Private health care a public hazard

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By James Hutt, the provincial co-ordinator of the Nova Scotia Citizens’ Health Care Network and a member of Solidarity Halifax. Originally published in The Chronicle Herald.

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At its recent annual general meeting, the College of Physicians and Surgeons of Nova Scotia announced that it is getting ready for the privatization of health care. It will look at ways to regulate private health care as part of its strategic two-year plan.

This is a mistake — one that will put patients at risk. The college has a key role to play in setting the quality of care. It is the regulating body for all physicians and surgeons in the province. Part of the college’s mandate is to ensure the highest standards of care in all of its members’ practices. There is no way to do that with for-profit medicine.

Decades of research have shown that private health care is less safe than public health care. Whether it’s private hospitals, clinics, or nursing homes, private care cuts corners to maximize profit at any cost.

Recent studies at McMaster University have demonstrated that patients are more likely to die in for-profit hospitals. Since the National Health Service opened up to privatization, it has led to a huge increase in infant mortality in the U.K. Here in Nova Scotia, we often hear from residents in private, long-term-care homes about policies for staff to weigh diapers to make sure they are as full as possible before changing them.

There is no way to regulate private health care to be as safe as the public system. No matter where you look, private health care delivers worse health outcomes. By regulating, the college will give its stamp of approval to substandard care.

Nor will regulation prevent private health care from draining public resources and “cherry-picking” patients who are healthy, wealthy and young.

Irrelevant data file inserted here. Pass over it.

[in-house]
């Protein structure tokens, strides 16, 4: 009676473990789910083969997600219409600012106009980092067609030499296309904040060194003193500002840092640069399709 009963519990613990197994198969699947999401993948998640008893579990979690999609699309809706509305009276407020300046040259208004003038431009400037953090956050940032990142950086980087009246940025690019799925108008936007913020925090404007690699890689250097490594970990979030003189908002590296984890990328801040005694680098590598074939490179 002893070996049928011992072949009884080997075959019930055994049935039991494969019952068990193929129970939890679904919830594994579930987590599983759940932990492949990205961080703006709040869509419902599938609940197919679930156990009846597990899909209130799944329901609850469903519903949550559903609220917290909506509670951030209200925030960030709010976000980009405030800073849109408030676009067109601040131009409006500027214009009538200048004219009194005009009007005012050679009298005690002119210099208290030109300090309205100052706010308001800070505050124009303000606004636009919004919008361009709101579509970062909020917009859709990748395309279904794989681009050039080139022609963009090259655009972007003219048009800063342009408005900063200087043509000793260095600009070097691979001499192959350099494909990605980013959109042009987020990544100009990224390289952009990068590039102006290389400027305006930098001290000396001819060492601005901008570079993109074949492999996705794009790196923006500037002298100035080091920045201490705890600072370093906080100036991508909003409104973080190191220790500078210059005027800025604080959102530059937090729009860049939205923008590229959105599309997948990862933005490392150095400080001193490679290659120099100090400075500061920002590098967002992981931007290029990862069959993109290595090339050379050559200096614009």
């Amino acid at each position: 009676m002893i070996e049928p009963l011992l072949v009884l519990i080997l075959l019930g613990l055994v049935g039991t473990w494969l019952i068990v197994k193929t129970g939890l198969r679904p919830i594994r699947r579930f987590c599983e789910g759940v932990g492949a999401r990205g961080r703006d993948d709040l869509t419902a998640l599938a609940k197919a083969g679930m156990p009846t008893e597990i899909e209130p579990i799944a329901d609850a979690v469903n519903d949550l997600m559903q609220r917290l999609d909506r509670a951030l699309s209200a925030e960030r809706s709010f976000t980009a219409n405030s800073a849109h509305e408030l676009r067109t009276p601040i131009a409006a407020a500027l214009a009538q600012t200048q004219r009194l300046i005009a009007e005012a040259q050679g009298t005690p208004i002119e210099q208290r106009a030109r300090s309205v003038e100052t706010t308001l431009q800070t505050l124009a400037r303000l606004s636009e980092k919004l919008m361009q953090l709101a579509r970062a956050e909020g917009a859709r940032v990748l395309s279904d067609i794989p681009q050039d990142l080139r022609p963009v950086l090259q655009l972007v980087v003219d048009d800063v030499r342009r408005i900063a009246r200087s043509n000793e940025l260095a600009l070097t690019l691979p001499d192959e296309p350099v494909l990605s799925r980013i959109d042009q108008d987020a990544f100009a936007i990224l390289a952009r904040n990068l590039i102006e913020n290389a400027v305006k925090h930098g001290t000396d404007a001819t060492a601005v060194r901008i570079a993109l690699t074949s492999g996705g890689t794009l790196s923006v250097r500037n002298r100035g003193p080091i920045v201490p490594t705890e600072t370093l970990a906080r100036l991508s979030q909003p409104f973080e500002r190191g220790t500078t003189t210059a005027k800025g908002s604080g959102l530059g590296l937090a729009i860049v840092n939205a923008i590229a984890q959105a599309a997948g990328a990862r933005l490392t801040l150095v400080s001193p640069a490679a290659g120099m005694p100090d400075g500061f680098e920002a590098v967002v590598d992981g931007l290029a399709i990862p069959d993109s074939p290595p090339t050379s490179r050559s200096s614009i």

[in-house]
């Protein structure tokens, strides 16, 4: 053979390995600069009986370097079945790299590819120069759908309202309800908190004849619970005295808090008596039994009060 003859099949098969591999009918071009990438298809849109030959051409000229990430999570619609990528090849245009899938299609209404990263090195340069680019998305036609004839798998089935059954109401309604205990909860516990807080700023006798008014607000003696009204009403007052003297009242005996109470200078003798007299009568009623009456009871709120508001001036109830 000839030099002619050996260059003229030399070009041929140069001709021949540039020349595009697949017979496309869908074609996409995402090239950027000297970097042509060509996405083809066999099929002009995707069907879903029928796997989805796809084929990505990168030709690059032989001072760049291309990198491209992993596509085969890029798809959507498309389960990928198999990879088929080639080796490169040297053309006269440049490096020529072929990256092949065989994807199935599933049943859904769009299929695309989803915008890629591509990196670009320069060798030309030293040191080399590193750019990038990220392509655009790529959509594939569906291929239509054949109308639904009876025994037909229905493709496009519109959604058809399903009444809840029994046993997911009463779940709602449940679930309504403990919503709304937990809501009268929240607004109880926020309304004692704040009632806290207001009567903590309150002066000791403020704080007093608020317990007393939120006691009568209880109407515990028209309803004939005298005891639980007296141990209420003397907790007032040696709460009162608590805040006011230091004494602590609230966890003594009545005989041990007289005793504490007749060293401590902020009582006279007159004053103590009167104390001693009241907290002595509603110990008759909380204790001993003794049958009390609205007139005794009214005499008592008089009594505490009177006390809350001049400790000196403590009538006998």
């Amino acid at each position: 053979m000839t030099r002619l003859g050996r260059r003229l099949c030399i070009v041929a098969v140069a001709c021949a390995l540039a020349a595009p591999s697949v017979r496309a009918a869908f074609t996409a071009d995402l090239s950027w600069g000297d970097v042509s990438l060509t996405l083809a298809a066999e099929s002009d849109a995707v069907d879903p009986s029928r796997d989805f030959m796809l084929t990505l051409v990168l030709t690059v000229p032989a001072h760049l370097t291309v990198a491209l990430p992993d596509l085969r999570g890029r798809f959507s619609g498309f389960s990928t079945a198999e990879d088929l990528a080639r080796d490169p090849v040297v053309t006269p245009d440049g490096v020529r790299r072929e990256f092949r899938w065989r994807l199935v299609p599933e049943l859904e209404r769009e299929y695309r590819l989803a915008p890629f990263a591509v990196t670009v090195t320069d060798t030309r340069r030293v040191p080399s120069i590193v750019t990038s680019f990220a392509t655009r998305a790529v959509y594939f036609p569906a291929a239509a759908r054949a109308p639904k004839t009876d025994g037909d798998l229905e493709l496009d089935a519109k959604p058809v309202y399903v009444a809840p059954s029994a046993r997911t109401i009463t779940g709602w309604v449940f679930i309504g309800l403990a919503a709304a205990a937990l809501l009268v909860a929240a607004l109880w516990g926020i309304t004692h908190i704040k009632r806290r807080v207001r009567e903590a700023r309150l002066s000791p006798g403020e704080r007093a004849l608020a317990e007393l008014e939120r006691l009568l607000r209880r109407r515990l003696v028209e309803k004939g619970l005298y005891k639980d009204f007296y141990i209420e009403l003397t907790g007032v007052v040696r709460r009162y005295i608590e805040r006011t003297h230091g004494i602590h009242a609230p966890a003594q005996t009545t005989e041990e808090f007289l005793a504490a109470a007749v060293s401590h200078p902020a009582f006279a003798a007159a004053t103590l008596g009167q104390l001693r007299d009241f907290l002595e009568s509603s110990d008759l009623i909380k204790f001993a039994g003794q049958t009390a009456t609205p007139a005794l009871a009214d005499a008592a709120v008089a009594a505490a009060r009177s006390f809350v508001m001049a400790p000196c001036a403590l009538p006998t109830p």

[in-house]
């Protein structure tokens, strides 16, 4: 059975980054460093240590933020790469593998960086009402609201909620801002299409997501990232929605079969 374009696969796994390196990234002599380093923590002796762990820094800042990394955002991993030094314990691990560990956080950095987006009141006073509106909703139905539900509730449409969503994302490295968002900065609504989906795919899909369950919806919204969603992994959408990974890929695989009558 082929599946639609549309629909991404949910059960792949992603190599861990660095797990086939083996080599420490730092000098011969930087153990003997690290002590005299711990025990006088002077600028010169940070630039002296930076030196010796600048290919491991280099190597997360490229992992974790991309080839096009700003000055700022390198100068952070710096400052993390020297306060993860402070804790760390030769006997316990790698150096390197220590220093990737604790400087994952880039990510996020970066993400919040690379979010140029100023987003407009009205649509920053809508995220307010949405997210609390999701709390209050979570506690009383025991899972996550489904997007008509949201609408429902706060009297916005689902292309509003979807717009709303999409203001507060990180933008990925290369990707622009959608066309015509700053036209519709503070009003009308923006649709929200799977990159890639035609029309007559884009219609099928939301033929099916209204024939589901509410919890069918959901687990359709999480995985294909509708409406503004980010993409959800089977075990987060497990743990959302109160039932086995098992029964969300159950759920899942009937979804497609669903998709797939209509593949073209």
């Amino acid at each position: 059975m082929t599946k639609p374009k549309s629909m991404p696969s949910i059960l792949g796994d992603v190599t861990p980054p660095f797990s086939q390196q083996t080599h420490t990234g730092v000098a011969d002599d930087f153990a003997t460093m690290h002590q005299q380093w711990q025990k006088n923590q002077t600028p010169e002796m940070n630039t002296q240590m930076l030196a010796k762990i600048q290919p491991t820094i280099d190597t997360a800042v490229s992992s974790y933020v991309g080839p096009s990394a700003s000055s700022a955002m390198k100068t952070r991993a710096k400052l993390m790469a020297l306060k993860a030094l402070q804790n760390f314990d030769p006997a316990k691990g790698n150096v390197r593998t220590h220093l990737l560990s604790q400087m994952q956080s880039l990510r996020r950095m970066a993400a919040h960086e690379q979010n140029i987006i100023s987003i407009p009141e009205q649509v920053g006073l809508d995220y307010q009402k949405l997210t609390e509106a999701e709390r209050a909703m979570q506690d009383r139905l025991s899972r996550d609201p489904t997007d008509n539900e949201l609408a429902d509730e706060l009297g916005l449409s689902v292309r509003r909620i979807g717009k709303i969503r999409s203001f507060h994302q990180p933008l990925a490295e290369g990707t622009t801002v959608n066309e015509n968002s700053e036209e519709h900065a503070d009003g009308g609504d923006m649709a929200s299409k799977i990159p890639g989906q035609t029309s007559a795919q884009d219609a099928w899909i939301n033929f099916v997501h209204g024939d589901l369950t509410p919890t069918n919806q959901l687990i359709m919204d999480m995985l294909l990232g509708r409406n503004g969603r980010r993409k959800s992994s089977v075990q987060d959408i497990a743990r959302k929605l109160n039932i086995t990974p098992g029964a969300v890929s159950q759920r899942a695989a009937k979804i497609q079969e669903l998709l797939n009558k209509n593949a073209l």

Regulation of private health care in other jurisdictions has proven costly and less than effective. The United States has the highest regulated private health sector out of the OECD countries, spending over $169 billion per year. Yet, it stills reports hundreds of billions of dollars lost to health fraud and abuse. The U.K. and Australia have also experimented with regulation, but consistently report lower health outcomes in private, for-profit clinics and hospitals, not to mention extra-billing.

Even within Canada, regulation hasn’t worked. The college is looking to model its own policies after B.C., yet that province has struggled to regulate private providers. The province is now embroiled in lengthy lawsuits against private clinics for hundreds of thousands of dollars in fraud.

The safest and most cost-efficient health care is delivered by non-profit and publicly funded providers. Trying to regulate for-profit medicine is both costly and ineffective.

The College of Physicians and Surgeons needs to turn away from private health care completely and uphold the highest standards of care for patients. The college, its doctors, and all Nova Scotians should settle for nothing less.

 

Note: Articles published by Solidarity Halifax members do not necessarily reflect positions held by the organization.